Portfolio Management is about buying and selling many different positions over time, not just one “pick”. I often say it’s like flipping 10 coins at the same time with each having a different payoff and profit or loss. It could be a completely random process (like flipping a coin), but if we can positively skew the payoffs (asymmetric payoffs) we end up with more profit than loss (asymmetric returns). And, as a portfolio manager I may flip that coin 100 or 500 times a year. The fact is: if the expectation for profit is positive we want to do it as often as possible.
Picking just one position is like flipping the coin just once. Its outcome may have an expected probability and payoff that is positive, but will be determined by how it all unfolds. We can never control the outcome at the point of entry. It’s the exit that always determines the outcome. We can say that same whether we are speaking of stocks, bonds, commodities, and currencies or buying and selling private businesses: if you actually knew for sure the outcome would be positive you would only need to do it once – but you don’t. So deciding what to buy is a small part of my complete portfolio management process. It’s what I do after I’m in a position that makes it “management”. To manage is to direct and control. If all you do is “buy” or “invest” in a position, you have no position “management”.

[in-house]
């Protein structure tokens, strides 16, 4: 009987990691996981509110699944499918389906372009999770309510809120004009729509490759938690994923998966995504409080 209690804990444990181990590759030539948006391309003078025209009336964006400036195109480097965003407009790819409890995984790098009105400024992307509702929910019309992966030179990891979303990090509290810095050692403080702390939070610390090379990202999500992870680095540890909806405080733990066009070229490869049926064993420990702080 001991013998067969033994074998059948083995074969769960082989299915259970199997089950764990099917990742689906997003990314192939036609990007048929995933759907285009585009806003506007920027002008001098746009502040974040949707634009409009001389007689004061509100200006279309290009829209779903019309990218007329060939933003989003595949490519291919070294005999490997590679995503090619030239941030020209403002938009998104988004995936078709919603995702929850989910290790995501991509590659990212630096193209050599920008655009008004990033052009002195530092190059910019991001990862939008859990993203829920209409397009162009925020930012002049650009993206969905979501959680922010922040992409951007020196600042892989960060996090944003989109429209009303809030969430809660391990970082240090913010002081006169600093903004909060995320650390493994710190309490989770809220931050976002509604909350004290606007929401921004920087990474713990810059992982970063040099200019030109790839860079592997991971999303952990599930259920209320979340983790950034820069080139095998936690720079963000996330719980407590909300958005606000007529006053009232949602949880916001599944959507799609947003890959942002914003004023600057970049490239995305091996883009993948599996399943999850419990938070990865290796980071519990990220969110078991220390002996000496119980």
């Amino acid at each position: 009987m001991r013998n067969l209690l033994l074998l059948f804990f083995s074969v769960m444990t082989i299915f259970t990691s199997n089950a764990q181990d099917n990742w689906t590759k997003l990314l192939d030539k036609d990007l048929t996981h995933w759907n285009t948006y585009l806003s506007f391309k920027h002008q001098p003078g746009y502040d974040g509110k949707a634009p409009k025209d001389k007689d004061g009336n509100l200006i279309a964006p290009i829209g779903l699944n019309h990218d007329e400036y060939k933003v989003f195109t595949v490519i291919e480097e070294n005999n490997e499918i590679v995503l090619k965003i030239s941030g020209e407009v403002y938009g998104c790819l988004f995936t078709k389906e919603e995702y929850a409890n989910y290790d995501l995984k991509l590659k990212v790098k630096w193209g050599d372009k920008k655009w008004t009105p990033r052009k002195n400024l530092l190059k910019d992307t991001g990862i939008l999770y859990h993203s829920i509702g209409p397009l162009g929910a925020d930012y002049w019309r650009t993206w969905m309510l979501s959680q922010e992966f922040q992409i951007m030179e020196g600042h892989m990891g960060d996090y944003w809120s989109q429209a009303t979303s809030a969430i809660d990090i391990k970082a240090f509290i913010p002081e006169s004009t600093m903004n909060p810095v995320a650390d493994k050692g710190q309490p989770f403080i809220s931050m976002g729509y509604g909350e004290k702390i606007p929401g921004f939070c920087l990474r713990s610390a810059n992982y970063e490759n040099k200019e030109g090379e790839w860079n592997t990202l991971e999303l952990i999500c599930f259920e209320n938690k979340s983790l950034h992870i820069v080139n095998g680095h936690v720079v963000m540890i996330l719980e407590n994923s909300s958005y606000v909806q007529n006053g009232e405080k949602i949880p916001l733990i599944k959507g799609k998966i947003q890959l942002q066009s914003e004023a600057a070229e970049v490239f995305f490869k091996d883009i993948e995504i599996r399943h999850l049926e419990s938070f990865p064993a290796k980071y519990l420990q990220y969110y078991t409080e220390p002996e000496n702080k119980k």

But when Trang Ho at INVESTOR’S BUSINESS DAILY®recently asked me “What ‘s the one position you would choose over the next several months and why”, I gave her the first position I thought of – and the most recent position I had taken. I primarily get positioned with the current direction of the trend and stay with it until it changes. That may be labeled “trend following”. I define the direction of the trend (up, down, sideways) and then get in that direction until it changes. Trends don’t last forever. There is a point when the probability becomes higher and higher of a reversal. I call that a “counter-trend”. I developed systems that define these directional trends more than a decade ago and have operated them for-profit since. What I can tell you from my experience, expertise, and empirical evidence is that stock market trends, like many other market trends, cycle up and down over time. So, portfolio management is a daily routine of position management that includes predefining risk at the point of entry, taking profits, and knowing when to exit to keep losses small. That exit, not the entry, determines the outcome.
You may consider these things as you read my recent interview in Investors Business Daily titled: Market Strategists: 5 Contrarian ETF Investing Ideas.
Read More At Investor’s Business Daily: http://news.investors.com/investing-etfs/090613-670234-contrarian-etf-investing-ideas-stock-market-strategists.htm#ixzz2gNp8bWUT